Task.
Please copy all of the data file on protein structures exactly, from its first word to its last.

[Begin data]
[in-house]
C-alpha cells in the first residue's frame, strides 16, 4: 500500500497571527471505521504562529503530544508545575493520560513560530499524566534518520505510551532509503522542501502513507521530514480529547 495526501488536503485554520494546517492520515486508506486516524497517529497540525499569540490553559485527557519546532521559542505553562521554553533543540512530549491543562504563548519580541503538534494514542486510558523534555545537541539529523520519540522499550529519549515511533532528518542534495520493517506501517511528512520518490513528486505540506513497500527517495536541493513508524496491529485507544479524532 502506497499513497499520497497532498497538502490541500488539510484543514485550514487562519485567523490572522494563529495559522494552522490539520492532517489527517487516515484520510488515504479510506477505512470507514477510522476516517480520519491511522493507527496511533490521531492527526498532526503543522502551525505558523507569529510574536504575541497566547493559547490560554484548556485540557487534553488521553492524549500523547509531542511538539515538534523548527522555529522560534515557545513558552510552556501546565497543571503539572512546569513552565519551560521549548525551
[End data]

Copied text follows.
[in-house]
C-alpha cells in the first residue's frame, strides 16, 4: 500500500497571527471505521504562529503530544508545575493520560513560530499524566534518520505510551532509503522542501502513507521530514480529547 495526501488536503485554520494546517492520515486508506486516524497517529497540525499569540490553559485527557519546532521559542505553562521554553533543540512530549491543562504563548519580541503538534494514542486510558523534555545537541539529523520519540522499550529519549515511533532528518542534495520493517506501517511528512520518490513528486505540506513497500527517495536541493513508524496491529485507544479524532 502506497499513497499520497497532498497538502490541500488539510484543514485550514487562519485567523490572522494563529495559522494552522490539520492532517489527517487516515484520510488515504479510506477505512470507514477510522476516517480520519491511522493507527496511533490521531492527526498532526503543522502551525505558523507569529510574536504575541497566547493559547490560554484548556485540557487534553488521553492524549500523547509531542511538539515538534523548527522555529522560534515557545513558552510552556501546565497543571503539572512546569513552565519551560521549548525551